City of Burnaby lawyer Greg McDade went before Gomery in the morning to secure a court order to enforce an eviction notice.

The issues before the judge were complicated as previous rulings have supported Camp Cloud’s right to exist.

McDade said in court that the city is not opposed to protests and is sympathetic to the cause, but added that issues involved with Camp Cloud have escalating since it was first established.

“The structures really have nothing to do with protest … They are not themselves functions of the protest,” McDade said. “They’re claiming it’s unceded aboriginal land and so the building rules don’t apply to them. That is not something that the city can countenance.”

McDade highlighted one incident, in which Camp Cloud members kicked out a senior member of the Burnaby Fire Department, saying the event was “on the edge of violence.”

“This is not a matter of protesters sharing city space,” McDade said.

McDade outlined for the judge a series of bylaw violations, including:

  • Building bylaw contraventions for two wood structures erected at the camp - the carvers’ cabin and a second building referred to as a cabin for women and children.
  • Traffic bylaw contraventions, including parking a trailer on city land for more than 24 hours. “These vehicles are there effectively permanently,” McDade said.
  • The 24-hour “sacred fire” is a violation of the fire services bylaw. In regards to the fire, fire department Chief Joe Robertson said in an affidavit that BC Hydro and Shell have both filed complaints. “A wildfire among those trees could have devastating consequences,” McDade told the judge.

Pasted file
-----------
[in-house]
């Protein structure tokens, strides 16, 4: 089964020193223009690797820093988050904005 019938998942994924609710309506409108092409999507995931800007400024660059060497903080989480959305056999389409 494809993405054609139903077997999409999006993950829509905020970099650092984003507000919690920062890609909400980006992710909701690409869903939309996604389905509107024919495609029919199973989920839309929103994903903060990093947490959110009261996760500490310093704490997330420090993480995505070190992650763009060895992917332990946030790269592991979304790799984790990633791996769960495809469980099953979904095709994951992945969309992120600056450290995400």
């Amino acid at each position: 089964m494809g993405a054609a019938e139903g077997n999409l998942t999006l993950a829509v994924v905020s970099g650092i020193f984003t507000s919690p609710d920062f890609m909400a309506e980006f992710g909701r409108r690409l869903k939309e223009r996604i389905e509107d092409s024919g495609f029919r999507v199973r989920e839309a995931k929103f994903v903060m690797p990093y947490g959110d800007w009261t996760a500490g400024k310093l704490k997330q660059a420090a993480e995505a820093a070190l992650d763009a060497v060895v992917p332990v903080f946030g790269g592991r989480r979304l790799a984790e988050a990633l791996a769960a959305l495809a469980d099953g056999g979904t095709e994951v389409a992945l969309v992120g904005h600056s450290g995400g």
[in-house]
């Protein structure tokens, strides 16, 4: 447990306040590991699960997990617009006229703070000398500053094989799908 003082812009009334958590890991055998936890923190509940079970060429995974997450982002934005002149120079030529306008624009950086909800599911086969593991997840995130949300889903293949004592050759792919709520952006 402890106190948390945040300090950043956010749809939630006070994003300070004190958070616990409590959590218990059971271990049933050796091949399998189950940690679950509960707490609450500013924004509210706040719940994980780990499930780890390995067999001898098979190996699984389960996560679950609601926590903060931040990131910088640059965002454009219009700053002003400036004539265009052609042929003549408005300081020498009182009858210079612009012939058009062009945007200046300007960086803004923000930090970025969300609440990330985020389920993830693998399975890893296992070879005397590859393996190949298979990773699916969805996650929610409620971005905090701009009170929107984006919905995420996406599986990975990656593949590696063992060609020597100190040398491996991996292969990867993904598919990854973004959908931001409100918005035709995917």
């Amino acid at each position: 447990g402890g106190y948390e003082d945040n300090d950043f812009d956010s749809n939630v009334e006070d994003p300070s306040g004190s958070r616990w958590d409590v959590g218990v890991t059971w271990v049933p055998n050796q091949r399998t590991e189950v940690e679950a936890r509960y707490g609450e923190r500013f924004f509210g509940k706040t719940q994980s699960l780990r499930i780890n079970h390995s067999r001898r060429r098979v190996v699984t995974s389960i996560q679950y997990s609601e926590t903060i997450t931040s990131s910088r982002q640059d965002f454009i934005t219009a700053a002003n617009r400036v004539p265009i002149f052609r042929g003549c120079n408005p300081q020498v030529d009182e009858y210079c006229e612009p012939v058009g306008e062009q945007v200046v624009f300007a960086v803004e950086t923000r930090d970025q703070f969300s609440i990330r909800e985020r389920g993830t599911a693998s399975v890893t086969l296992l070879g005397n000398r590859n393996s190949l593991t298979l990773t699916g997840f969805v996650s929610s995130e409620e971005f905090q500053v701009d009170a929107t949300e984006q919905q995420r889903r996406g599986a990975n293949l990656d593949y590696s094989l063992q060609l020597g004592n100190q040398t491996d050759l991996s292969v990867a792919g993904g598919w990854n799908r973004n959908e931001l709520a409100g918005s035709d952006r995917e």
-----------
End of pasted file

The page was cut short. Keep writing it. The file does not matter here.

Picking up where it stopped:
• Violating the sewage bylaw due to Camp Cloud residents having showers. Judge Gomery, however, disagreed that water coming from the camp’s shower met the definition of sanitary sewage.

Kyle Friesen, a lawyer representing the RCMP, referenced Justice Kenneth Affleck’s injunction that highlighted the right to peaceful, lawful and safe protest.

“We’re missing all three of those items for the Camp Cloud scenario,” he said, adding that the camp has “morphed” into a greater threat to public safety since that injunction.

Friesen added that the law must be upheld.

“No one is above the law. There are no law-free zones in this country anywhere, let alone at Camp Cloud.”

Friesen said the RCMP is also concerned about vigilante retaliation against Camp Cloud.

“We’re really concerned about people who are saying, ‘OK, courts, OK city, OK, RCMP. You’re not doing your job. We’re going to come in here and clean it up ourselves.’ And that’s what the RCMP wants to avoid.”

Friesen said the RCMP will need time to develop a plan in conjunction with the city on how the eviction will take place, so the removal isn't a "mad scramble." There will be an “exclusion zone” created for police enforcement, Friesen said, which would take time, maybe a number of days. Police can create a “safe bubble” around whatever they’re doing to ensure officer safety, public safety, he said.

- With reporting by Cornelia Naylor